Click for Nordhavn Click for YF Listing Service Click for Mulder Click for Burger Click for Glendinning

Review: Bering Yachts 55' Steel Trawler

Discussion in 'Bering Yachts' started by YachtForums, Dec 8, 2010.

You need to be registered and signed in to view this content.
Thread Status:
Not open for further replies.
  1. Centerline steps from the salon lead to the staterooms with the master being forward. Interior headroom on the main deck is 7’. As well, the height for the staterooms is 7’ which gives a voluminous feel. All interior doors have a head clearance of 6'6” and are 2” thick solid wood with closet doors and furniture being 1” thick. The centerline bilge is easily accessible from the contiguous hatches from the engine room to the forward bulkhead and houses the fresh water manifold system enabling the quick isolation of leaks. There are nine 24v DC bilge pumps each with in-line check valve, float switch, and auto/off/manual selection.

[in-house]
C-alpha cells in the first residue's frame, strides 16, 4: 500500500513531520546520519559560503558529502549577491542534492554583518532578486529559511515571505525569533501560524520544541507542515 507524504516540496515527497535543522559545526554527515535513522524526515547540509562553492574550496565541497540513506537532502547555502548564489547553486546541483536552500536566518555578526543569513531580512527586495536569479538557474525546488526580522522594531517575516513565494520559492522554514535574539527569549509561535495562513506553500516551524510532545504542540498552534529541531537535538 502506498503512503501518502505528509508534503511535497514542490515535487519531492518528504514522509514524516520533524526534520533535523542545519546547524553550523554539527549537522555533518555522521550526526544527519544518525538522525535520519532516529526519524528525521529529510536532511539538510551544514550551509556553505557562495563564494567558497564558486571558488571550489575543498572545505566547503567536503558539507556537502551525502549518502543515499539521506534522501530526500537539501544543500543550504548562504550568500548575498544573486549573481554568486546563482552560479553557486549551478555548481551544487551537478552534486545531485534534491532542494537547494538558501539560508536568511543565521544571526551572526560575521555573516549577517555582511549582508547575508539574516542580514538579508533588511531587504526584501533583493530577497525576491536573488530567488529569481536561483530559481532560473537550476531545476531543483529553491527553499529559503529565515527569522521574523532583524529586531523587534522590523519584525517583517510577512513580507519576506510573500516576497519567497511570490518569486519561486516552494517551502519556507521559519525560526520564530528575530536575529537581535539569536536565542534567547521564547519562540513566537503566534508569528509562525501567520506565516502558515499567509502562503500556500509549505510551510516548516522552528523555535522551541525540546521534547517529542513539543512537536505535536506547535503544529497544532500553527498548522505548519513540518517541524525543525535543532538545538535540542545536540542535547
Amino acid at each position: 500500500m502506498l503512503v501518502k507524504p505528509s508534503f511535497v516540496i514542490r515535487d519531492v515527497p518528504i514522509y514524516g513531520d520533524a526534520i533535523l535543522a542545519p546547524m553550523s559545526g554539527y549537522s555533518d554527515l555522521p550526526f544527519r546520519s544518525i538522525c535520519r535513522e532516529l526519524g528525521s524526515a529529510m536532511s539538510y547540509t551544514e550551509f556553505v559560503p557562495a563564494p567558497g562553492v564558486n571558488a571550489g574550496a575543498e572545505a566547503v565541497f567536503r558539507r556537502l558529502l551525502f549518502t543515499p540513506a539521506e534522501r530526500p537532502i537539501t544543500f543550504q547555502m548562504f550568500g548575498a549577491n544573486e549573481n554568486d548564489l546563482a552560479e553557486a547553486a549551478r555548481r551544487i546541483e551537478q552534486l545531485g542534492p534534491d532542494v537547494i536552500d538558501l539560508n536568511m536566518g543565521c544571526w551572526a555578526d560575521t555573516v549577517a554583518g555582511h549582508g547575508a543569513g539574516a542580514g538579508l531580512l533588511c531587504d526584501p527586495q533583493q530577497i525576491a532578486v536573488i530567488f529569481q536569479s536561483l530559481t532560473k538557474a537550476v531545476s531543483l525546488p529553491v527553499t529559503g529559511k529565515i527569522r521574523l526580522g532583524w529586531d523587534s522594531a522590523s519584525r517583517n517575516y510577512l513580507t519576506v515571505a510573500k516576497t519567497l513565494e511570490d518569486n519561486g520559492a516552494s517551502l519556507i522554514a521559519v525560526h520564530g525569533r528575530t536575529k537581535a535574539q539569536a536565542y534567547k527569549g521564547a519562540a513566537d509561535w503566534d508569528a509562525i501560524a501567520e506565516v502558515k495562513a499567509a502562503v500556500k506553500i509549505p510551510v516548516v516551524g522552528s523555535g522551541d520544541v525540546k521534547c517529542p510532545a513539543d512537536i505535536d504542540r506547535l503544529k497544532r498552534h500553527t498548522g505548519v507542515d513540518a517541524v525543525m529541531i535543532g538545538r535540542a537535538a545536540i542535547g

2. The centerline bed is on a wooden base, all contributing to a solid feel of a quiet, segregated enclave. Numerous lighting options are from courtesy lighting at furniture kicks, mood lighting, and Japanese screens for manipulating natural lighting from the portholes. There are 2 emergency hatches which are required for the CE certification.
  3. The master head has marbled walls, granite counters, and a 1/2 glass frameless shower with seat. The amidships guest stateroom to starboard is generously comfortable with queen bed and plentiful stowage. The portside guest cabin has an L-shaped settee that easily converts to a bed and also accommodates a desk and cabinets to serve as an office.